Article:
The answer of North American Indigenous peoples, activists, climatologists, and youth seems to be a resounding “no.” Opposition to the Keystone XL in particular resulted in a peaceful protest in front of the White House from Aug. 20 to Sept. 3. Protesters called for President Obama to live up to his 2008 election promise of reducing America’s dependence on fossil fuels and foreign energy imports. Over two weeks of non-violent protest, 1,252 individuals were arrested. To coincide with the demonstrations in Washington, a protest also took place last month against the Northern Gateway pipeline in Burnaby, BC. The Northern Gateway is part of the broader pipeline initiative, but is slated to be built by Enbridge instead of TransCanada. The Yinka Dene Alliance, representing five First Nations whose territory covers a quarter of the Northern Gateway’s proposed route, publicly rejected a 10 percent equity stake from Enbridge in December of last year, saying that Enbridge’s money and promises “are no good to us.”
A sit-in against the pipelines is scheduled to take place at the Centre Block of Parliament in Ottawa on Monday, Sept. 26. Organizers have encouraged participants to attend training sessions the day before, and to volunteer transportation and accommodation for participants. It is hoped that sustained efforts at peaceful civil disobedience by everyday individuals and environmental activists will prove effective at forcing the Canadian government to withdraw its support of the oil sands industry.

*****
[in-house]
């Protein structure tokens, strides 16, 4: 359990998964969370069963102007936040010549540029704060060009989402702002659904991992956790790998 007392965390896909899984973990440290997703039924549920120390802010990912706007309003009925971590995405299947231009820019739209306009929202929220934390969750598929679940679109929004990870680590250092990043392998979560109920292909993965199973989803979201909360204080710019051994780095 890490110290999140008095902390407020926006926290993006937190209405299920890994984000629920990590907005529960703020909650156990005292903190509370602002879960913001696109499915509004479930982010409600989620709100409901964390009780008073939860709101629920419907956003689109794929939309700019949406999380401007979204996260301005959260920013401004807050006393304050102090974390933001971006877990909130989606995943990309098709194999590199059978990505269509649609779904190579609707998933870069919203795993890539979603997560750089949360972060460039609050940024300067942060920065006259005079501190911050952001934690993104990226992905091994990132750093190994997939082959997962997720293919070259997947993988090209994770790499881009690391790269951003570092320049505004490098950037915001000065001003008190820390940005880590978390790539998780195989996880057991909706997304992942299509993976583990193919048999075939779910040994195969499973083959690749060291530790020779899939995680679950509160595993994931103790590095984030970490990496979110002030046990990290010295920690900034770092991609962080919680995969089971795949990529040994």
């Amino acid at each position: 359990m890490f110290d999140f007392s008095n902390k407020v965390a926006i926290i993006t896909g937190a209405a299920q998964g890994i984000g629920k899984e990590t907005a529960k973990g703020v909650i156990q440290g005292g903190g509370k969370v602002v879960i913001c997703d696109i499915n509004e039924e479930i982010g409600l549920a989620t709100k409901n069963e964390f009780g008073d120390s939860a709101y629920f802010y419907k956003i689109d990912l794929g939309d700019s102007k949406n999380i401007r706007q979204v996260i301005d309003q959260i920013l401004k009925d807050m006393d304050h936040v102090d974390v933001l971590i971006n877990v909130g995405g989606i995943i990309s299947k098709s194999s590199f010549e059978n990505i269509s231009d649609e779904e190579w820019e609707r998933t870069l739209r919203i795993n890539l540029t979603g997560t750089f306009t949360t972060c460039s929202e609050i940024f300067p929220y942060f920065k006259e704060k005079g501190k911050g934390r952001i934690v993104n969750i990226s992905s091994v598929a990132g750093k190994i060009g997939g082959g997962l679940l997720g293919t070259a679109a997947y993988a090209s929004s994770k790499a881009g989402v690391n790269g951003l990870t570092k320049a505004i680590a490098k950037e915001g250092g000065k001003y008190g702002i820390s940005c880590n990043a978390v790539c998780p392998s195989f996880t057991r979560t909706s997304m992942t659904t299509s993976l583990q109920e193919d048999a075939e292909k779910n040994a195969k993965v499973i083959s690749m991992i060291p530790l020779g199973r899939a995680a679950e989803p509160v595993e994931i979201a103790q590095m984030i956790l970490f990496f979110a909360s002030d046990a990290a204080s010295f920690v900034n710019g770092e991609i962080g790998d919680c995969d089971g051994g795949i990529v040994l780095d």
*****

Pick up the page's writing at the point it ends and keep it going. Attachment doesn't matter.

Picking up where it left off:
All individuals engaging in civil disobedience at the Parliament buildings on Sept. 26 run the risk of arrest, but it is unlikely that individuals will be detained for an extended period of time unless they have a previous outstanding criminal conviction. More information about the legal aspect of the protest can be found at ottawaaction.ca/content/legal.
Participation in the protest aside, the solidarity, skills, and time of volunteers are needed as well. Skilled cooks are required to prepare food on Sept. 25, the day of participant training. Those interested should e-mail firstname.lastname@example.org. Anyone interested in volunteering accommodation for protesters should e-mail details to email@example.com. To volunteer your support in other areas – photography, social networking, and marshalling participants on the day of the protest – email your support to firstname.lastname@example.org.
Additional information can be found at ottawaaction.ca.
This article first appeared in the Leveller Vol. 4, No. 1 (Sept./Oct. 2011) which can be read online at leveller.ca